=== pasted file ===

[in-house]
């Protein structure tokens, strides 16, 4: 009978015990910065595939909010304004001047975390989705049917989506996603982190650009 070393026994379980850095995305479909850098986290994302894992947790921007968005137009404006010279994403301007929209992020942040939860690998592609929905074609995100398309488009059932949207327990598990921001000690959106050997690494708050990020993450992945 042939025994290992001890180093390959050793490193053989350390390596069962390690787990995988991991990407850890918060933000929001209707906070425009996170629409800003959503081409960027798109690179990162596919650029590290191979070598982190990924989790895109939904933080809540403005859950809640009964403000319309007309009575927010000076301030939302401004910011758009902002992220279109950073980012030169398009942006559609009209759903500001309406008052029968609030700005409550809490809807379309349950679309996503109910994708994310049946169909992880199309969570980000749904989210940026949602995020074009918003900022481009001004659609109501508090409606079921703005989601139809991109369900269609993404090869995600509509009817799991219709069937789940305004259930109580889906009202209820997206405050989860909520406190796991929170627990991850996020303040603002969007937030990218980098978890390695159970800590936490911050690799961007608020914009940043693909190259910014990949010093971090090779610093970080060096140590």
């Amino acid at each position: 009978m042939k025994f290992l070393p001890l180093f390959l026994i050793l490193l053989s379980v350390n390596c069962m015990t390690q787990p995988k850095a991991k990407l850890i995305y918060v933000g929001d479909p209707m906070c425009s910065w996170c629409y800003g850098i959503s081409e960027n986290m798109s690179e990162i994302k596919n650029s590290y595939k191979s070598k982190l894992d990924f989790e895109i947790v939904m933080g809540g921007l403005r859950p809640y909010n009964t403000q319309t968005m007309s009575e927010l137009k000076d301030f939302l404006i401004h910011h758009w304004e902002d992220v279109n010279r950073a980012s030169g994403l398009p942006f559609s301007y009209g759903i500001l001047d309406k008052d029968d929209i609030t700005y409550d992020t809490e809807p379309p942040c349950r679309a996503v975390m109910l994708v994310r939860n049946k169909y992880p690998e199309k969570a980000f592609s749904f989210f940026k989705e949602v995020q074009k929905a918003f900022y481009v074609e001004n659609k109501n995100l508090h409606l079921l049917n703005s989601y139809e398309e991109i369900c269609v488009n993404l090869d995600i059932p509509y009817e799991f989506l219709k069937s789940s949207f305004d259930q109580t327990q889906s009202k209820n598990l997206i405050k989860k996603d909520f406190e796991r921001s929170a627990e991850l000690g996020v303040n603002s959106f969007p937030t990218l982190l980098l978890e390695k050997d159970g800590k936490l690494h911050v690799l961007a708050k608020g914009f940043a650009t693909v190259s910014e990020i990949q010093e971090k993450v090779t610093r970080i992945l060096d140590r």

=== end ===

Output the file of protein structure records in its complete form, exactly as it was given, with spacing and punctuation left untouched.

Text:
[in-house]
């Protein structure tokens, strides 16, 4: 009978015990910065595939909010304004001047975390989705049917989506996603982190650009 070393026994379980850095995305479909850098986290994302894992947790921007968005137009404006010279994403301007929209992020942040939860690998592609929905074609995100398309488009059932949207327990598990921001000690959106050997690494708050990020993450992945 042939025994290992001890180093390959050793490193053989350390390596069962390690787990995988991991990407850890918060933000929001209707906070425009996170629409800003959503081409960027798109690179990162596919650029590290191979070598982190990924989790895109939904933080809540403005859950809640009964403000319309007309009575927010000076301030939302401004910011758009902002992220279109950073980012030169398009942006559609009209759903500001309406008052029968609030700005409550809490809807379309349950679309996503109910994708994310049946169909992880199309969570980000749904989210940026949602995020074009918003900022481009001004659609109501508090409606079921703005989601139809991109369900269609993404090869995600509509009817799991219709069937789940305004259930109580889906009202209820997206405050989860909520406190796991929170627990991850996020303040603002969007937030990218980098978890390695159970800590936490911050690799961007608020914009940043693909190259910014990949010093971090090779610093970080060096140590």
């Amino acid at each position: 009978m042939k025994f290992l070393p001890l180093f390959l026994i050793l490193l053989s379980v350390n390596c069962m015990t390690q787990p995988k850095a991991k990407l850890i995305y918060v933000g929001d479909p209707m906070c425009s910065w996170c629409y800003g850098i959503s081409e960027n986290m798109s690179e990162i994302k596919n650029s590290y595939k191979s070598k982190l894992d990924f989790e895109i947790v939904m933080g809540g921007l403005r859950p809640y909010n009964t403000q319309t968005m007309s009575e927010l137009k000076d301030f939302l404006i401004h910011h758009w304004e902002d992220v279109n010279r950073a980012s030169g994403l398009p942006f559609s301007y009209g759903i500001l001047d309406k008052d029968d929209i609030t700005y409550d992020t809490e809807p379309p942040c349950r679309a996503v975390m109910l994708v994310r939860n049946k169909y992880p690998e199309k969570a980000f592609s749904f989210f940026k989705e949602v995020q074009k929905a918003f900022y481009v074609e001004n659609k109501n995100l508090h409606l079921l049917n703005s989601y139809e398309e991109i369900c269609v488009n993404l090869d995600i059932p509509y009817e799991f989506l219709k069937s789940s949207f305004d259930q109580t327990q889906s009202k209820n598990l997206i405050k989860k996603d909520f406190e796991r921001s929170a627990e991850l000690g996020v303040n603002s959106f969007p937030t990218l982190l980098l978890e390695k050997d159970g800590k936490l690494h911050v690799l961007a708050k608020g914009f940043a650009t693909v190259s910014e990020i990949q010093e971090k993450v090779t610093r970080i992945l060096d140590r």